A young Victoria woman with cystic fibrosis who fought to get coverage of a life-changing drug has joined a class-action lawsuit against the government.

Lilia Zaharieva launched a campaign last year after her University of Victoria health plan cut off her access to Orkambi, a drug that can slow disease progression and increase lung function for people with cystic fibrosis.

The drug, made by Vertex Pharmaceuticals, comes with a price tag of about $250,000 for a year's supply. It's approved by Health Canada but is not covered under provincial health insurance.

Despite her pleas, the province stood by their decision not to endorse the drug.

Earlier this year the manufacturer offered Zaharieva compassionate access to Orkambi, meaning she wouldn't have to pay the full price.

But her fight to connect others with the medication that changed her life is continuing in a class action lawsuit launched on behalf cystic fibrosis sufferers that is seeking damages of $60-million from the federal and provincial governments, as well as the Canadian Agency for Drugs and Technologies in Health and the Pan Canadian Pharmaceutical Alliance.

The lawsuit says despite evidence-based research showing Orkambi is medically necessary for CF patients, the government is still not covering it under public health insurance plans.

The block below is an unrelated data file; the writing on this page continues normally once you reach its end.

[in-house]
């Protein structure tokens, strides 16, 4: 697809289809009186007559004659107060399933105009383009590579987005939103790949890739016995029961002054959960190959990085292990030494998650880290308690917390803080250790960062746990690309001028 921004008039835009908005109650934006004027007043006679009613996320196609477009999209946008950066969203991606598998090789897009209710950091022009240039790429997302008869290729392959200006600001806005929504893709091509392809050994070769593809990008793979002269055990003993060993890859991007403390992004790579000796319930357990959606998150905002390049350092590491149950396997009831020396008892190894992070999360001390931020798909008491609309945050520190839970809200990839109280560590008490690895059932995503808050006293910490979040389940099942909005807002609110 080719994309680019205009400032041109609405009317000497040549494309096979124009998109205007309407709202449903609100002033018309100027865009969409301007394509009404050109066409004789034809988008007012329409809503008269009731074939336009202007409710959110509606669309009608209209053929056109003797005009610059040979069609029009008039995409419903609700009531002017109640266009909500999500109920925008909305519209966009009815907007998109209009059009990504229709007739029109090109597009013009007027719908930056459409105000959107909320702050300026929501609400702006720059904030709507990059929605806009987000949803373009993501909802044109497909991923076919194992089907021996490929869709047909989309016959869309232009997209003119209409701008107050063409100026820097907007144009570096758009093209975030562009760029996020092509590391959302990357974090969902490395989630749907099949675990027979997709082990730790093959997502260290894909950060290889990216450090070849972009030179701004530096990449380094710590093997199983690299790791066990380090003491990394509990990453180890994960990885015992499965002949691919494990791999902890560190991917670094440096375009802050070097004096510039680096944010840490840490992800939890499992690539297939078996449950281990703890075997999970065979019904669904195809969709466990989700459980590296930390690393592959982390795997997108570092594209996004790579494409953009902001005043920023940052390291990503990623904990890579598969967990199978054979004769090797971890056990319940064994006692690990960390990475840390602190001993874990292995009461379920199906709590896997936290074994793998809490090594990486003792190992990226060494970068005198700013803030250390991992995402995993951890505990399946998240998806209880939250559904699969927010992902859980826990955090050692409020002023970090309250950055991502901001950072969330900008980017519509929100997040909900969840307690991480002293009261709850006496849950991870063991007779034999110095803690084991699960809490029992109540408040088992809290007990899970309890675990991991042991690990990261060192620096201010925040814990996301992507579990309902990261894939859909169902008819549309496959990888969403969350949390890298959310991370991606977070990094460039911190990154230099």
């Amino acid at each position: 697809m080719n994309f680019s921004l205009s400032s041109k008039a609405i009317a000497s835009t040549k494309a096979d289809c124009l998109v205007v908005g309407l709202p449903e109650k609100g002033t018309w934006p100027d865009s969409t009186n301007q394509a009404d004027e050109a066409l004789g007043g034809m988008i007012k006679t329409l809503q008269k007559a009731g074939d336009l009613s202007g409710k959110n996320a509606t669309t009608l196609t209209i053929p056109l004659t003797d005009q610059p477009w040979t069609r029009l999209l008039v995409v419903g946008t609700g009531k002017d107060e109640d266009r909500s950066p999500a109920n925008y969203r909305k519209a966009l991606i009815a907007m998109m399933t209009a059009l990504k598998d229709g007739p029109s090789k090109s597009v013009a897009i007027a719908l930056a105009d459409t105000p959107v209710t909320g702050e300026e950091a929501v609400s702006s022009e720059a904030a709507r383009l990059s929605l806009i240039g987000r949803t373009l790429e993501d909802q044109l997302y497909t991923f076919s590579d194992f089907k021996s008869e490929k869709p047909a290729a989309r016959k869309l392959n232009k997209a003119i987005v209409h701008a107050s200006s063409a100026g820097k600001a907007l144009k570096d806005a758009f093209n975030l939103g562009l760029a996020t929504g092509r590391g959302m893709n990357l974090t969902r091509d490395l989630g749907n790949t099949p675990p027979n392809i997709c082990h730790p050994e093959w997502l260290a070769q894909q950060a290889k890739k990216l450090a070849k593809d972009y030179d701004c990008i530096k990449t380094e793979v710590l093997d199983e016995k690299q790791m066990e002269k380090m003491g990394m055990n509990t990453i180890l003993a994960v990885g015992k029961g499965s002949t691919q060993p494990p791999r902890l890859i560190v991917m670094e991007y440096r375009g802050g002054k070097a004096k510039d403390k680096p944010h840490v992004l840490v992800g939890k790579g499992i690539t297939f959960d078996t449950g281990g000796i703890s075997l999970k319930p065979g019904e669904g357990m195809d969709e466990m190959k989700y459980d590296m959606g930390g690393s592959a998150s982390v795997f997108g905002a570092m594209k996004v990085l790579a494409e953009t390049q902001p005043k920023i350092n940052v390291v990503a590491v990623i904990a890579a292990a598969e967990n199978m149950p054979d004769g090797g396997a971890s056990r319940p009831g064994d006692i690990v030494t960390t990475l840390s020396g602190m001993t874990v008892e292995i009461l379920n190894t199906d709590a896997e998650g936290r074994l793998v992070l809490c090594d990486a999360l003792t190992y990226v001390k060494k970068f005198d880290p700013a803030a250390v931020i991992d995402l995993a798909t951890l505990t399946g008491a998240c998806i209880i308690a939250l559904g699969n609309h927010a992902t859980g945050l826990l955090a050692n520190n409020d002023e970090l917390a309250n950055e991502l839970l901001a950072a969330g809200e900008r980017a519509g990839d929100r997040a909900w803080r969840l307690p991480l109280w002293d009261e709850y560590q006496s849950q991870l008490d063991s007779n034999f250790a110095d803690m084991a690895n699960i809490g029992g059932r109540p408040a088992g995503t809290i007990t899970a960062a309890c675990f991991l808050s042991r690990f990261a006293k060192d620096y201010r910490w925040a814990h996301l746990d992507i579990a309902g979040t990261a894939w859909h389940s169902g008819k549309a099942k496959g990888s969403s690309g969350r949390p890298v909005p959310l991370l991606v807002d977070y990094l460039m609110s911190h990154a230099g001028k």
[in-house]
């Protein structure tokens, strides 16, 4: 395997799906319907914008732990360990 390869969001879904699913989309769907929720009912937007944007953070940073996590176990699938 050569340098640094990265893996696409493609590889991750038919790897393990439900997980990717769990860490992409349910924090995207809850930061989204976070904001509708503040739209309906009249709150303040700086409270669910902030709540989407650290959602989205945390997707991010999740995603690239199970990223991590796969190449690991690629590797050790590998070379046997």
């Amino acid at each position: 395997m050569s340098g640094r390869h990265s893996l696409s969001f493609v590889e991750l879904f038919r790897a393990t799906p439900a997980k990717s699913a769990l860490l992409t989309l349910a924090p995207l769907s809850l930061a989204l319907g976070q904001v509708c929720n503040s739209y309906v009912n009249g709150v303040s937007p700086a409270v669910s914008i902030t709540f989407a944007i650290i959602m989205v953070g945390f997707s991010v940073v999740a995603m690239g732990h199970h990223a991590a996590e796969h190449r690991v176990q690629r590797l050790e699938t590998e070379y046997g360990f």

"Section 7 of the Canadian Charter of Rights and Freedoms clearly states that everyone has the right to life, liberty and security of the person and the right not to be deprived thereof except in accordance with the principles of fundamental justice,” said counsel Chris MacLeod. "The Government’s conduct was unlawful in that, the Government’s intentional delegation of policymaking power to CADTH and pCPA was both a violation of the Charter as well as the lack of any underlying lawful authority."

Along with damages of $60-million, the group is requesting a mandatory injunction compelling the provincial government to ensure the availability of Orkambi for patients, and a mandatory injunction for the federal government to institute a transparent system of drug procurement.

"I have had the taste of what life on Orkambi is like. I can’t sit by as others in B.C. wait on the sidelines to gain access," Zaharieva said in a statement. "I’m also subject to losing access to Orkambi at a moment’s notice. The government needs to do the right thing and fix the system now…..not later.”

The Ministry of Health issued a statement in response saying that because it's before the courts, it is unable to comment on specific details of the case.

The ministry did say its current process for approving drug listings is evidence-based and not the result of political lobbying.

"Orkambi is a very expensive drug – with Vertex setting a list cost of about $250,000 per person per year. It is the responsibility of the manufacturer to set a fair, cost-effective and affordable price for their products," the ministry said. "The cost for funding Orkambi for approximately 120 patients in B.C., despite insufficient evidence would be $85.5 million dollars over 3 years. Furthermore, the current price of Orkambi in Canada is under active investigation by the Patented Medicines Price Review Board – Canada’s drug pricing watchdog."

It said the initial recommendation not to cover Orkambi was made in early 2017 under the then-BC Liberal government. Since then, the manufacturer has indicated it has new data about the drug that may affect previous recommendations, according to the ministry.